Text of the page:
Lakafosis, V. and Tentzeris, M. M., “Implementation of multi-hop routing protocols for the dramatic range enhancement of wireless sensor networks,” Antennas and Propagation Society International Symposium, AP-S 2008, IEEE, pp. 1–4, 2008.
EPCglobal Inc., EPC Radio-Frequency Identity Protocols Class-1 Generation-2 UHF RFID Protocol for Communications at 860 MHz – 960 MHz Version 1.2.0, 2008.
ISO 18092 (ECMA-340) Information Technology – Telecommunications and Information Exchange Between Systems – Near Field Communication – Interface and Protocol (NFCIP-1), 2004.
Alliance, ZigBee, “ZigBee specification,” ZigBee document 053474r06, version, vol. 1, p. 378, 2006.Google Scholar
Shelby, Z. and Bormann, C., “Introduction,” in 6LoWPAN, pp. 1–25, John Wiley & Sons Ltd, 2009.CrossRefGoogle Scholar
Crossbow Technology, XMesh User’s Manual, 2007.
Specification of the Bluetooth System, Version 1.1, , 2001.
Atzori, L., Iera, A., and Morabito, G., “The Internet of Things: A survey,” Computer Networks, 54, (15), 2787–2805, 2010.CrossRefGoogle Scholar
Vyas, R., Lakafosis, V., and Tentzeris, M., “Enabling localization in WSNs with solar-powered end devices,” in Proc-Conf. on Sensor networks, ubiquitous and trustworthy computing, IEEE, Newport Beach, CA, pp. 155–160, Jun. 2010.
Lakafosis, V., Vyas, R., and Tentzeris, M. M., “A localization and position tracking solution utilizing solar-powered RFID tags,” Proceedings of the Fourth European Conference on Antennas and Propagation (EuCAP), pp. 1–4, 2010.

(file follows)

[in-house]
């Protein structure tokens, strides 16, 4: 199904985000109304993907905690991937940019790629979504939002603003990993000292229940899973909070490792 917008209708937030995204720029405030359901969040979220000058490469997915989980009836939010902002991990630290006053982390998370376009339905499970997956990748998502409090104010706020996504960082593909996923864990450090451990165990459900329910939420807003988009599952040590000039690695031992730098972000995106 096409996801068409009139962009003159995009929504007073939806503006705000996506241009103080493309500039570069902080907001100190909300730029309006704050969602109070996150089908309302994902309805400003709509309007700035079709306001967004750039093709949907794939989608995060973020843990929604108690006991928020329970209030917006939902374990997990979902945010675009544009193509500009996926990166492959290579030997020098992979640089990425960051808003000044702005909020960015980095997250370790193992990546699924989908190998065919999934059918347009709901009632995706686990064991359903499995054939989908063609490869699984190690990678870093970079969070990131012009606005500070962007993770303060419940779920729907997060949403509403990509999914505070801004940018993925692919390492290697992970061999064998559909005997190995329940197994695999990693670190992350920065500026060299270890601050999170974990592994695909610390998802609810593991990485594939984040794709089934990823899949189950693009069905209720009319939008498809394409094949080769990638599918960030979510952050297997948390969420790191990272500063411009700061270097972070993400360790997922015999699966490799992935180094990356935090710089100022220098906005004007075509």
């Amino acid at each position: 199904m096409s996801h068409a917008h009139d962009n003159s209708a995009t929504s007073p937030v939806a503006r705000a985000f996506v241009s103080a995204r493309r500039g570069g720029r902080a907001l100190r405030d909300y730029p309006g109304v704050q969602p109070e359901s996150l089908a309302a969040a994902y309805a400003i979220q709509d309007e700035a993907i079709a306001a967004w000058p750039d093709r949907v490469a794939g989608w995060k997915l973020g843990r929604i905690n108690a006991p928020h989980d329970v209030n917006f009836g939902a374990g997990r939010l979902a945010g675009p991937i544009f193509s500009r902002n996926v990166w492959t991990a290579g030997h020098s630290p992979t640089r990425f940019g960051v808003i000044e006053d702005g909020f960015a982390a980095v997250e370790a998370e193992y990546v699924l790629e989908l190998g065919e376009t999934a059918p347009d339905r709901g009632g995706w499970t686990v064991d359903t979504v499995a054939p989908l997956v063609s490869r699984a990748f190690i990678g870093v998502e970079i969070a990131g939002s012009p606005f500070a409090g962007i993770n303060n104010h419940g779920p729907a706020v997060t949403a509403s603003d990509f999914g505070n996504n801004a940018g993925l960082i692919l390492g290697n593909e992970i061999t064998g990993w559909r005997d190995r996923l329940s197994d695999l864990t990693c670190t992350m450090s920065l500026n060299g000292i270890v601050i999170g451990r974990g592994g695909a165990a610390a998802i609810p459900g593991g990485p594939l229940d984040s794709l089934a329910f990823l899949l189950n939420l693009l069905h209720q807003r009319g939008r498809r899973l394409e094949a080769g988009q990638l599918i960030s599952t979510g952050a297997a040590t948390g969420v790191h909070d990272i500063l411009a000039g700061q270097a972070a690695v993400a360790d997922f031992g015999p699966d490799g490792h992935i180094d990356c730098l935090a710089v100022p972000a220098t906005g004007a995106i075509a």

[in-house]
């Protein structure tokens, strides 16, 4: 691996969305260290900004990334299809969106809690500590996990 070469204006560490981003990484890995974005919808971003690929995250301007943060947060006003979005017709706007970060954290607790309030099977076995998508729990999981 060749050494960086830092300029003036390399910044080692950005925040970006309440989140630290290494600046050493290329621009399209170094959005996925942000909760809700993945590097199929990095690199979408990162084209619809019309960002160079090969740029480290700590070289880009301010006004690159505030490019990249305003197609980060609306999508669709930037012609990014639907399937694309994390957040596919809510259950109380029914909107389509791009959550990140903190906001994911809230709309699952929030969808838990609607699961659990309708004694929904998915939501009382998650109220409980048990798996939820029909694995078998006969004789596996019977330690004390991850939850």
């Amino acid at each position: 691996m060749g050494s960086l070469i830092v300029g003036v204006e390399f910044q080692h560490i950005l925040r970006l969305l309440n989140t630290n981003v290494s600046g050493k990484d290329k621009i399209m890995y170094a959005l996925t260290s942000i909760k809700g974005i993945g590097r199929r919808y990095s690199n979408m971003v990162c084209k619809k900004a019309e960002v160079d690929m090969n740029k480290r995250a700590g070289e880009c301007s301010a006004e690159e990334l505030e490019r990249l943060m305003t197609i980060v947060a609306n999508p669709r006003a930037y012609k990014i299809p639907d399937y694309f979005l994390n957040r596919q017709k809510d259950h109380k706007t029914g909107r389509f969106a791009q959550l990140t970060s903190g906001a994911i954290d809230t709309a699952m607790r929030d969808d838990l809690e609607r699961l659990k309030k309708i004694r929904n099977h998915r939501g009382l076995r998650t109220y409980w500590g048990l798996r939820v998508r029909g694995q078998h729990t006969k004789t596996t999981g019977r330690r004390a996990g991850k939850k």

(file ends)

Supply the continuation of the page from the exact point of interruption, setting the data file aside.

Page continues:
Crossbow Technology, MICA2 Wireless Measurement System, 2007.
Zimmermann, H., “OSI reference model–The ISO model of architecture for open systems interconnection,” IEEE Transactions on Communications, 28, (4), 425–432, 1980.CrossRefGoogle Scholar
Stallings, W., Data and Computer Communications, 9th Edn., Prentice Hall, 2011.Google Scholar
Vyas, R., Lakafosis, V., and Tentzeris, M., “Wireless remote localization system utilizing ambient RF/solar power scavenging RFID tags,” in Microwave Symposium Digest (MTT), IEEE MTT-S International, pp. 1764–1767, 2010.
Konstas, Z., Rida, A., Vyas, R., et al., “A novel “Green” inkjet-printed Z-shaped monopole antenna for RFID applications,” in 3rd European Conference on Antennas and Propagation, EuCAP 2009, pp. 2340–2343, 2009.
Vyas, R., Lakafosis, V., Rida, A., et al., “Paper-based RFID-enabled wireless platforms for sensing applications,” IEEE Transactions on Microwave Theory and Techniques, 57, (5), 1370–1382, 2009.CrossRefGoogle Scholar
Sample, A. P., Yeager, D. J., Powledge, P. S., et al., “Design of an RFID-based battery-free programmable sensing platform,” IEEE Transactions on Instrumentation and Measurement, 57, (11), 2608–2615, 2008.CrossRefGoogle Scholar
Marroncelli, M., Trinchero, D., Lakafosis, V., et al., “Concealable, low-cost paper-printed antennas for WISP-based RFIDs,” in IEEE International Conference on RFID, pp. 6–10, 2011.